Kolkata: Junior doctors in West Bengal finally called off their week-long strike and promised to resume duty on Tuesday morning, ending a stir that crippled out patient departments and severely affected emergency services at hospitals across the state. At a meeting held at the state secretariat on Monday evening, West Bengal chief minister Mamata Banerjee told a team of 31 junior doctors, “Lakkhi chhele, ebar tomra strike tule nao (Please withdraw your strike like good boys)”, which they agreed to. The doctors, relented in the face of some gentle persuasion and genuine-sounding assurances from the CM.
Several issues were discussed at the meeting. They ranged from security measures - collapsible gates for emergency wards, regulated entry for patients’ kin and enhanced police presence on medical campuses with nodal officers responsible for law and order - to the CM’s suggestion for third party PR professionals, who could act as grief counsellors and handle communication between “overworked doctors” and “aggrieved patients’ kin” and bridge the gap as well as grievance cells for patients.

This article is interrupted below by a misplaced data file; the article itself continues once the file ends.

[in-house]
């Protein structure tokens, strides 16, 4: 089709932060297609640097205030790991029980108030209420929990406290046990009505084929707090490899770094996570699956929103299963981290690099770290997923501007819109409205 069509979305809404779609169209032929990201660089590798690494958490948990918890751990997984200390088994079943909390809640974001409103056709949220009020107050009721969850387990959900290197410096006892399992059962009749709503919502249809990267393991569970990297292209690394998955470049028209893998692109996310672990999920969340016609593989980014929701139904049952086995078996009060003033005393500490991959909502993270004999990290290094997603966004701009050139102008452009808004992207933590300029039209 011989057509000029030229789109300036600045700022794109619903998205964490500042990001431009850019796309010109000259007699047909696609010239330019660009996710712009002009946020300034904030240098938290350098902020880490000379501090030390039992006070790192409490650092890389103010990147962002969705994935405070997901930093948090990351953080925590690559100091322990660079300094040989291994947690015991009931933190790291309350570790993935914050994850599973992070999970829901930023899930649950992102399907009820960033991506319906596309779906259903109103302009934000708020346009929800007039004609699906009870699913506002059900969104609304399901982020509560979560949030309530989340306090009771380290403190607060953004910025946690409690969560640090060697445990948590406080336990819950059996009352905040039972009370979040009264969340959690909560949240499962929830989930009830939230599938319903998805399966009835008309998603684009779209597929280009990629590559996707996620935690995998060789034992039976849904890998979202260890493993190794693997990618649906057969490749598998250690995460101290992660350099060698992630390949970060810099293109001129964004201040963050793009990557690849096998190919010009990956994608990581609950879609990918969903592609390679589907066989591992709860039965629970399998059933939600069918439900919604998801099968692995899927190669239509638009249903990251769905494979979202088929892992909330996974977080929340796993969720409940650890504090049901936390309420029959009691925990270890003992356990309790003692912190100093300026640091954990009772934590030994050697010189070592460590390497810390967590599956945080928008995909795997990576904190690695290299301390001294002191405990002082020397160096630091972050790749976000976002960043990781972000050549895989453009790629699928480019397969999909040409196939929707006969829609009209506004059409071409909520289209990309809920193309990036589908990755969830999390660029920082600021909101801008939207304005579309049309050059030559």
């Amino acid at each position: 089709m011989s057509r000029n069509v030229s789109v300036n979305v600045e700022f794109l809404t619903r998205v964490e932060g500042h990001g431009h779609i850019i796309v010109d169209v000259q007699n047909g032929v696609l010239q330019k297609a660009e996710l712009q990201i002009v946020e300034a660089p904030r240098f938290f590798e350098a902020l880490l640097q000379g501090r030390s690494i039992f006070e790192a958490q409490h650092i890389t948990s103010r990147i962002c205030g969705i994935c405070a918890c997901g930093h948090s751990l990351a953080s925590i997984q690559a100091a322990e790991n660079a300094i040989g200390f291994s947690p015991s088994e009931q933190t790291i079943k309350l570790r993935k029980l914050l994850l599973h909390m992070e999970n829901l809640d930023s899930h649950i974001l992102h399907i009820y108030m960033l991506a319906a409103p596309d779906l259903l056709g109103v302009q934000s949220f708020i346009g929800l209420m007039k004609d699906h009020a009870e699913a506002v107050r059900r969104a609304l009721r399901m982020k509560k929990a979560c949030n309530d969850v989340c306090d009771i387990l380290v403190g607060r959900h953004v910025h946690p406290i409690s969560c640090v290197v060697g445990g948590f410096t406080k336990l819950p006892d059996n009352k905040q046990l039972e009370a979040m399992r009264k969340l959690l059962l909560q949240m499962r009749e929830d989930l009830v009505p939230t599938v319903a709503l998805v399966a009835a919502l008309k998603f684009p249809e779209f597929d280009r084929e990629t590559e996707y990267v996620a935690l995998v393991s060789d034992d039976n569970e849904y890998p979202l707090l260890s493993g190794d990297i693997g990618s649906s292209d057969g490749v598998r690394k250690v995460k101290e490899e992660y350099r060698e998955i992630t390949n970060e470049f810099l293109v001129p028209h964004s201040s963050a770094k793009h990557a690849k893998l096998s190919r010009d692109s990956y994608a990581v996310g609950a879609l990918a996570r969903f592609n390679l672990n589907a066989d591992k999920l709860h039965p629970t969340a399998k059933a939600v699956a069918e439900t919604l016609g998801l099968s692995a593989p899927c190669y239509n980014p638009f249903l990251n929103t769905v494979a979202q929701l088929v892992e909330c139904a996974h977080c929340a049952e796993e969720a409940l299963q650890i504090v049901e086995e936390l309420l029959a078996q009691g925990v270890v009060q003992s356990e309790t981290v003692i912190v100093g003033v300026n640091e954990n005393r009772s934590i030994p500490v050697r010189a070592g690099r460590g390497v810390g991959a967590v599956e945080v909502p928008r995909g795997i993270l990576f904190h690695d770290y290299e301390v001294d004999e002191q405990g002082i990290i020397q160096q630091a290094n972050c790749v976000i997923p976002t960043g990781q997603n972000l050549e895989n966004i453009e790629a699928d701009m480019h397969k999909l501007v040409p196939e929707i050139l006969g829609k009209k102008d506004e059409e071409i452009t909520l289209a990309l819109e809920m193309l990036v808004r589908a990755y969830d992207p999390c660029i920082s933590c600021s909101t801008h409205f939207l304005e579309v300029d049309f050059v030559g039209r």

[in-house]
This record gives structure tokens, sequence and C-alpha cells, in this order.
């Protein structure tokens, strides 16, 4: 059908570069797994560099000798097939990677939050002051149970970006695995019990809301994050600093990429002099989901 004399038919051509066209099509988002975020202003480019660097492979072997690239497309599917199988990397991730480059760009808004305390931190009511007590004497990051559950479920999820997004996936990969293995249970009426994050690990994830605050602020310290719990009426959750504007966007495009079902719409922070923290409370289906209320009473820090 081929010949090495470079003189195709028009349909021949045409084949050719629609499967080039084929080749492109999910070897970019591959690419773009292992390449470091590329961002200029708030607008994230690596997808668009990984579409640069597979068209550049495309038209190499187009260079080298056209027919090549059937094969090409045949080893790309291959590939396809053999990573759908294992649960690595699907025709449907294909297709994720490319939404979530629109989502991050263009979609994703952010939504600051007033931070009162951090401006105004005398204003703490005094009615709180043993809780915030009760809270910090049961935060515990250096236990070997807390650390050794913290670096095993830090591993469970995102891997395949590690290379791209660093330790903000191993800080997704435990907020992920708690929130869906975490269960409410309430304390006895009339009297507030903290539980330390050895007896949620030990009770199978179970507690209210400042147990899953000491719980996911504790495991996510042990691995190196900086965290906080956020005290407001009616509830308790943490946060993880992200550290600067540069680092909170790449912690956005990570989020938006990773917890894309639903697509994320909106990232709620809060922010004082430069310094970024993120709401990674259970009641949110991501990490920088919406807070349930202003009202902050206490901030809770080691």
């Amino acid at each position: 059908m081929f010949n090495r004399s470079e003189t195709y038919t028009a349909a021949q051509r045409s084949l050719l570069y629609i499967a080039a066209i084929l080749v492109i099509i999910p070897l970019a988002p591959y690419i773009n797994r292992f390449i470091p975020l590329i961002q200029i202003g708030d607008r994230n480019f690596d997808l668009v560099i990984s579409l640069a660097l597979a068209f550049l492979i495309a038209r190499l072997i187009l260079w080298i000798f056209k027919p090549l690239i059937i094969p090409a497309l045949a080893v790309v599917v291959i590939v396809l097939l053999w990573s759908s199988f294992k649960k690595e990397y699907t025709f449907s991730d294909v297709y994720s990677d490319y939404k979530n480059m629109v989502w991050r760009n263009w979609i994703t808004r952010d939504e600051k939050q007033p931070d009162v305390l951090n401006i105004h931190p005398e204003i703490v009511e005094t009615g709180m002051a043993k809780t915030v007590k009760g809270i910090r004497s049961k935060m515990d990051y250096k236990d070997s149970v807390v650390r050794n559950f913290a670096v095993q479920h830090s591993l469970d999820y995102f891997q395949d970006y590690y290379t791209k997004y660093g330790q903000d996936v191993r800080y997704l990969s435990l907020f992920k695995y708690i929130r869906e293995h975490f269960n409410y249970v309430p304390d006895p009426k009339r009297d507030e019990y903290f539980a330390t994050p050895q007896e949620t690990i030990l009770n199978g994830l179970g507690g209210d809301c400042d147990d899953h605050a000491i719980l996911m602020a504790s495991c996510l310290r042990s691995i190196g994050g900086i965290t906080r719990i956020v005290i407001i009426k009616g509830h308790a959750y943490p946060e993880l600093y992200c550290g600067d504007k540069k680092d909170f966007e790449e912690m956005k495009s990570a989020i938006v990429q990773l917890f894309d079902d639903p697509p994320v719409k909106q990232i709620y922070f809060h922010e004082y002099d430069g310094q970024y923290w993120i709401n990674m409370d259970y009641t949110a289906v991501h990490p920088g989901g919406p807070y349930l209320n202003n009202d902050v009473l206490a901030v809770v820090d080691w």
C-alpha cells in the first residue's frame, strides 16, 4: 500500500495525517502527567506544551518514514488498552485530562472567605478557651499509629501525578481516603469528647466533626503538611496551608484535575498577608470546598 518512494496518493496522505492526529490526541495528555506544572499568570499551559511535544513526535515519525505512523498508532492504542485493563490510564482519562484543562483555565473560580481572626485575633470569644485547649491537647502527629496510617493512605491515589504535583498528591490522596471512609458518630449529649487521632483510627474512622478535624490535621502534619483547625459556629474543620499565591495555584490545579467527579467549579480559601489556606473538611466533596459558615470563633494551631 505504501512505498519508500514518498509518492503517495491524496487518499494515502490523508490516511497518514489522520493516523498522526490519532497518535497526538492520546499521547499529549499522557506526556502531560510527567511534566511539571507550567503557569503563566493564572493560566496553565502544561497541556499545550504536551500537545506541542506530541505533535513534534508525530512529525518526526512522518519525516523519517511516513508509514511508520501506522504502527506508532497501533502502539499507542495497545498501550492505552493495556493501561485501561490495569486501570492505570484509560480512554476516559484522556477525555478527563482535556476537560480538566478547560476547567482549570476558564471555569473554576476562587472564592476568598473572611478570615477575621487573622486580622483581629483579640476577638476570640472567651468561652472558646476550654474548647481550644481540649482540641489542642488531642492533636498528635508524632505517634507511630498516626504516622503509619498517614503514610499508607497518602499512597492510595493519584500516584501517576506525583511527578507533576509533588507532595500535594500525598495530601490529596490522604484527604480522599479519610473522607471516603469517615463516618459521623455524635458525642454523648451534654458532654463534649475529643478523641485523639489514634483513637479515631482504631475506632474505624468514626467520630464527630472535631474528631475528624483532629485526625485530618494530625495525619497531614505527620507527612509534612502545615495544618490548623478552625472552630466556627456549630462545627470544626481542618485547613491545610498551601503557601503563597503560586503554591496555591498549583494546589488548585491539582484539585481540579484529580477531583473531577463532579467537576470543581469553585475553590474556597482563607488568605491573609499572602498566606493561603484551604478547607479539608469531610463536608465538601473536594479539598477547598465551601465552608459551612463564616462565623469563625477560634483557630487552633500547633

“We are delighted with the cordial manner in which the meeting was held, the CM’s caring touch and concrete suggestions and assurances to the issues raised by us. We came here for a discussion because we wanted a solution. The CM’s commitment has assured us that our concerns will be looked into and appropriate action taken against the unwanted incidents,” one of the junior doctors said after emerging from the meeting. “We respect doctors and teachers. They have genuine demands. We have listened to them and taken decisions to resolve them. This must be a continuous process. We have to see to it that such untoward incidents are averted and strong action is taken if something happens,” Mamata said.
Bengal’s healthcare system collapsed
The doctors' strike began in Kolkata after a junior doctor of the government-run NRS Medical College and hospital was attacked by the relatives of a patient who died, has become a pan-India protest. Hospitals across India on Monday suspended all but essential services in response to a call from the Indian Medical Association. The matter has also acquired political overtones with the BJP's Union Minister Babul Supriyo taking on the Mamata Banerjee government over it. "
The state's healthcare system collapsed last week with more than 700 government doctors tendering resignations in an unprecedented show of solidarity with their striking junior colleagues. The unprecedented number of resignations on a single day appears to have been triggered by the chief minister’s response to the crisis, when she issued an ultimatum at SSKM hospital, asking striking doctors to either return to work or face action. Undaunted by the threat, junior doctors intensified the stir, with many senior doctors also joining them to express support. The principal and vice-principal at NRS Medical College and Hospital resigned, as did 21 senior doctors at the College of Medicine & Sagore Dutta Hospital on BT Road.